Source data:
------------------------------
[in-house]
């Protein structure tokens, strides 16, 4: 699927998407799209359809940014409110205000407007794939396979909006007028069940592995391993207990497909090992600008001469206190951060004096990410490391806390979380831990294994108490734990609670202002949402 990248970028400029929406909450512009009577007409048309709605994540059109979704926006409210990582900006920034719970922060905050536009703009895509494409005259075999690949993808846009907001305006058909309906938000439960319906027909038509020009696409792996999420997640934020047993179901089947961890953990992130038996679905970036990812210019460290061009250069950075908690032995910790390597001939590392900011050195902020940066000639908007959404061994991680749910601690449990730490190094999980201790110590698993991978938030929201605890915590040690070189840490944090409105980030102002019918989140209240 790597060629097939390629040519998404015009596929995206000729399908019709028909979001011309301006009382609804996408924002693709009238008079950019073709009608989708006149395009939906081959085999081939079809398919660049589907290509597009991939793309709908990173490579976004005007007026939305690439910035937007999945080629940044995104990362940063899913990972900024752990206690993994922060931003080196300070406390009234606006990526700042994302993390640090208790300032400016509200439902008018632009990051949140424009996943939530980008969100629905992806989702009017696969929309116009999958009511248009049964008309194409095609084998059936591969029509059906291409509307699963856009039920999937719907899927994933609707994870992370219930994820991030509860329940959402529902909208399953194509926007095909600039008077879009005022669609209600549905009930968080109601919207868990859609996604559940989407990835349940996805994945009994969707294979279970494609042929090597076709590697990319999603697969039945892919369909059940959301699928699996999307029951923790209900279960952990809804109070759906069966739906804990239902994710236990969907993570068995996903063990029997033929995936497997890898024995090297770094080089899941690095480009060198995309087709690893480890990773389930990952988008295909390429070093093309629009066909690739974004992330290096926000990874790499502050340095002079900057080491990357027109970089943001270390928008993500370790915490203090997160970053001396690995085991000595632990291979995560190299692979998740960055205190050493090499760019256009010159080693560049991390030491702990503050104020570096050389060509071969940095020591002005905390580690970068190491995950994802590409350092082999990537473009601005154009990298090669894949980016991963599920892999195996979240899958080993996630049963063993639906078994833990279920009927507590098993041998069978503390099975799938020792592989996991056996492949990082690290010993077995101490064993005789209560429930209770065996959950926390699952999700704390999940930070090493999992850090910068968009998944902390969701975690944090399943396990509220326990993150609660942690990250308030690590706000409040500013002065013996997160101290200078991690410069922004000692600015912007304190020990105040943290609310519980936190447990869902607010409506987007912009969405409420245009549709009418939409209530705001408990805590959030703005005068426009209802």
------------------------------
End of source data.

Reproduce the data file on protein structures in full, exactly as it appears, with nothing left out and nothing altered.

[in-house]
């Protein structure tokens, strides 16, 4: 699927998407799209359809940014409110205000407007794939396979909006007028069940592995391993207990497909090992600008001469206190951060004096990410490391806390979380831990294994108490734990609670202002949402 990248970028400029929406909450512009009577007409048309709605994540059109979704926006409210990582900006920034719970922060905050536009703009895509494409005259075999690949993808846009907001305006058909309906938000439960319906027909038509020009696409792996999420997640934020047993179901089947961890953990992130038996679905970036990812210019460290061009250069950075908690032995910790390597001939590392900011050195902020940066000639908007959404061994991680749910601690449990730490190094999980201790110590698993991978938030929201605890915590040690070189840490944090409105980030102002019918989140209240 790597060629097939390629040519998404015009596929995206000729399908019709028909979001011309301006009382609804996408924002693709009238008079950019073709009608989708006149395009939906081959085999081939079809398919660049589907290509597009991939793309709908990173490579976004005007007026939305690439910035937007999945080629940044995104990362940063899913990972900024752990206690993994922060931003080196300070406390009234606006990526700042994302993390640090208790300032400016509200439902008018632009990051949140424009996943939530980008969100629905992806989702009017696969929309116009999958009511248009049964008309194409095609084998059936591969029509059906291409509307699963856009039920999937719907899927994933609707994870992370219930994820991030509860329940959402529902909208399953194509926007095909600039008077879009005022669609209600549905009930968080109601919207868990859609996604559940989407990835349940996805994945009994969707294979279970494609042929090597076709590697990319999603697969039945892919369909059940959301699928699996999307029951923790209900279960952990809804109070759906069966739906804990239902994710236990969907993570068995996903063990029997033929995936497997890898024995090297770094080089899941690095480009060198995309087709690893480890990773389930990952988008295909390429070093093309629009066909690739974004992330290096926000990874790499502050340095002079900057080491990357027109970089943001270390928008993500370790915490203090997160970053001396690995085991000595632990291979995560190299692979998740960055205190050493090499760019256009010159080693560049991390030491702990503050104020570096050389060509071969940095020591002005905390580690970068190491995950994802590409350092082999990537473009601005154009990298090669894949980016991963599920892999195996979240899958080993996630049963063993639906078994833990279920009927507590098993041998069978503390099975799938020792592989996991056996492949990082690290010993077995101490064993005789209560429930209770065996959950926390699952999700704390999940930070090493999992850090910068968009998944902390969701975690944090399943396990509220326990993150609660942690990250308030690590706000409040500013002065013996997160101290200078991690410069922004000692600015912007304190020990105040943290609310519980936190447990869902607010409506987007912009969405409420245009549709009418939409209530705001408990805590959030703005005068426009209802």